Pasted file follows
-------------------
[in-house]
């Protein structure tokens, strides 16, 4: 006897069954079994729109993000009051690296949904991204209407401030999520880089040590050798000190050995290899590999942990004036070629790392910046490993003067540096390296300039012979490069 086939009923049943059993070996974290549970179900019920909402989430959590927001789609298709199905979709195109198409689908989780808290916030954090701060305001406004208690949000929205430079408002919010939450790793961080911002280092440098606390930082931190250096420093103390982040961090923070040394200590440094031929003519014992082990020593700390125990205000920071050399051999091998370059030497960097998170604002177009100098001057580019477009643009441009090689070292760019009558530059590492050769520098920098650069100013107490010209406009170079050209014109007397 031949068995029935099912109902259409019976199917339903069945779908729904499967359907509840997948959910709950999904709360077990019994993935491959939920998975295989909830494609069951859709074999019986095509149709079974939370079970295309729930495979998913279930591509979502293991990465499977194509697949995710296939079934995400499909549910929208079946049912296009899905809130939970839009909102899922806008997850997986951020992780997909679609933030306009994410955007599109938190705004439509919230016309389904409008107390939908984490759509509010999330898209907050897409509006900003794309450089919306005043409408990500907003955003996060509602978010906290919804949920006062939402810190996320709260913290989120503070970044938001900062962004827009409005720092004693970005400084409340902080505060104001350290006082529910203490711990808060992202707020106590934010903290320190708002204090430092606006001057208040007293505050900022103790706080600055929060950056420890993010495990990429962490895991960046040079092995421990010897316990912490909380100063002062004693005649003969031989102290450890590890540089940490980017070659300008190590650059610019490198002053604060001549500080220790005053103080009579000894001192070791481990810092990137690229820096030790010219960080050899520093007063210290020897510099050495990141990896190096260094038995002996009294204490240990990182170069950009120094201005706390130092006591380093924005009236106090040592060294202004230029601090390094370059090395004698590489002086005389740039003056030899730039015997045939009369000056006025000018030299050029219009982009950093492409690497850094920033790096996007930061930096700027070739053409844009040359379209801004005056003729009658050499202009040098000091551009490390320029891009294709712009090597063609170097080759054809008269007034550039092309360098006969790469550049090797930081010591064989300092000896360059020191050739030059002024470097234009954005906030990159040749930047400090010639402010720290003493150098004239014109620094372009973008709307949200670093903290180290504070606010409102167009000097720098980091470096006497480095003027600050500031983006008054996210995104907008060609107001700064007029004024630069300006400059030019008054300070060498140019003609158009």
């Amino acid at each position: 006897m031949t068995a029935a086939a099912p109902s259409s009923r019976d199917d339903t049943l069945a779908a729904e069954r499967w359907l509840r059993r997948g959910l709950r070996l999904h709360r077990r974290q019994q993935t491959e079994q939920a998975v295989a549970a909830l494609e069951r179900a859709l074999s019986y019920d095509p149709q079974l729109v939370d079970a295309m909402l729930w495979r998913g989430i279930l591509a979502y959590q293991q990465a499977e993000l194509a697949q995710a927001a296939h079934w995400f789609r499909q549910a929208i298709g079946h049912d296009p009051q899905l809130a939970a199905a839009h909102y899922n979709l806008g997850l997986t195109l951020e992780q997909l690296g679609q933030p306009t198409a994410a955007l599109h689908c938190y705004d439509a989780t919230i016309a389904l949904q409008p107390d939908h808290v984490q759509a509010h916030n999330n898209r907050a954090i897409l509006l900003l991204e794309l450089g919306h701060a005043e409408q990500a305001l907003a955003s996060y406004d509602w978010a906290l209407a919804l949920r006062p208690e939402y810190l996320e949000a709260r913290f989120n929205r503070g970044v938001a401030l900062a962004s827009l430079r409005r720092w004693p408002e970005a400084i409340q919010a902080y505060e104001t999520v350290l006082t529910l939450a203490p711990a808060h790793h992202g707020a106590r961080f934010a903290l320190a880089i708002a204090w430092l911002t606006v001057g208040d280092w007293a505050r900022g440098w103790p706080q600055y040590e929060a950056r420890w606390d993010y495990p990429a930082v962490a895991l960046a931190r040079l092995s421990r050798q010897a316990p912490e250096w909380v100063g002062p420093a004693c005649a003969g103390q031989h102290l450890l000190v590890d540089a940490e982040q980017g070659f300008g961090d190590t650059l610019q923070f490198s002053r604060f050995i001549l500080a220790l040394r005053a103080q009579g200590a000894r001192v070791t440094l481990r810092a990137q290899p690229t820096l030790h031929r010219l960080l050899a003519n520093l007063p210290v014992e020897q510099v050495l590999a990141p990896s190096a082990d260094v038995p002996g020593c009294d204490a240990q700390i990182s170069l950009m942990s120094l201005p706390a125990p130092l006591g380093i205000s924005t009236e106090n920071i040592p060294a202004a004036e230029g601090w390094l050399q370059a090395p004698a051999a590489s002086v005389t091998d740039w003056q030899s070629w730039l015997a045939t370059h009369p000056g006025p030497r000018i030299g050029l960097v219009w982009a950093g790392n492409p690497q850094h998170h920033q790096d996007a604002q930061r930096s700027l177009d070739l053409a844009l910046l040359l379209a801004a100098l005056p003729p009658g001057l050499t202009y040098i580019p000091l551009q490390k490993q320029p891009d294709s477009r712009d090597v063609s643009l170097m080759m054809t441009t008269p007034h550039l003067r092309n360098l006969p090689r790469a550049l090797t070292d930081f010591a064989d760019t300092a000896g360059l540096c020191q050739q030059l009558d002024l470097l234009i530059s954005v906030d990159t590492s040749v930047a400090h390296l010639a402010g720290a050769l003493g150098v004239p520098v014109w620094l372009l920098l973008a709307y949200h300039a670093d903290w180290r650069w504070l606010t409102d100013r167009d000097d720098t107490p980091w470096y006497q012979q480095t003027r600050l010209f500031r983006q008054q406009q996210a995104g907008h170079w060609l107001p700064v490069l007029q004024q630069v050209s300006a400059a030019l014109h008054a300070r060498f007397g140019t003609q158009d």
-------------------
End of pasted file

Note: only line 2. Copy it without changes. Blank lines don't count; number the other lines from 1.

């Protein structure tokens, strides 16, 4: 006897069954079994729109993000009051690296949904991204209407401030999520880089040590050798000190050995290899590999942990004036070629790392910046490993003067540096390296300039012979490069 086939009923049943059993070996974290549970179900019920909402989430959590927001789609298709199905979709195109198409689908989780808290916030954090701060305001406004208690949000929205430079408002919010939450790793961080911002280092440098606390930082931190250096420093103390982040961090923070040394200590440094031929003519014992082990020593700390125990205000920071050399051999091998370059030497960097998170604002177009100098001057580019477009643009441009090689070292760019009558530059590492050769520098920098650069100013107490010209406009170079050209014109007397 031949068995029935099912109902259409019976199917339903069945779908729904499967359907509840997948959910709950999904709360077990019994993935491959939920998975295989909830494609069951859709074999019986095509149709079974939370079970295309729930495979998913279930591509979502293991990465499977194509697949995710296939079934995400499909549910929208079946049912296009899905809130939970839009909102899922806008997850997986951020992780997909679609933030306009994410955007599109938190705004439509919230016309389904409008107390939908984490759509509010999330898209907050897409509006900003794309450089919306005043409408990500907003955003996060509602978010906290919804949920006062939402810190996320709260913290989120503070970044938001900062962004827009409005720092004693970005400084409340902080505060104001350290006082529910203490711990808060992202707020106590934010903290320190708002204090430092606006001057208040007293505050900022103790706080600055929060950056420890993010495990990429962490895991960046040079092995421990010897316990912490909380100063002062004693005649003969031989102290450890590890540089940490980017070659300008190590650059610019490198002053604060001549500080220790005053103080009579000894001192070791481990810092990137690229820096030790010219960080050899520093007063210290020897510099050495990141990896190096260094038995002996009294204490240990990182170069950009120094201005706390130092006591380093924005009236106090040592060294202004230029601090390094370059090395004698590489002086005389740039003056030899730039015997045939009369000056006025000018030299050029219009982009950093492409690497850094920033790096996007930061930096700027070739053409844009040359379209801004005056003729009658050499202009040098000091551009490390320029891009294709712009090597063609170097080759054809008269007034550039092309360098006969790469550049090797930081010591064989300092000896360059020191050739030059002024470097234009954005906030990159040749930047400090010639402010720290003493150098004239014109620094372009973008709307949200670093903290180290504070606010409102167009000097720098980091470096006497480095003027600050500031983006008054996210995104907008060609107001700064007029004024630069300006400059030019008054300070060498140019003609158009």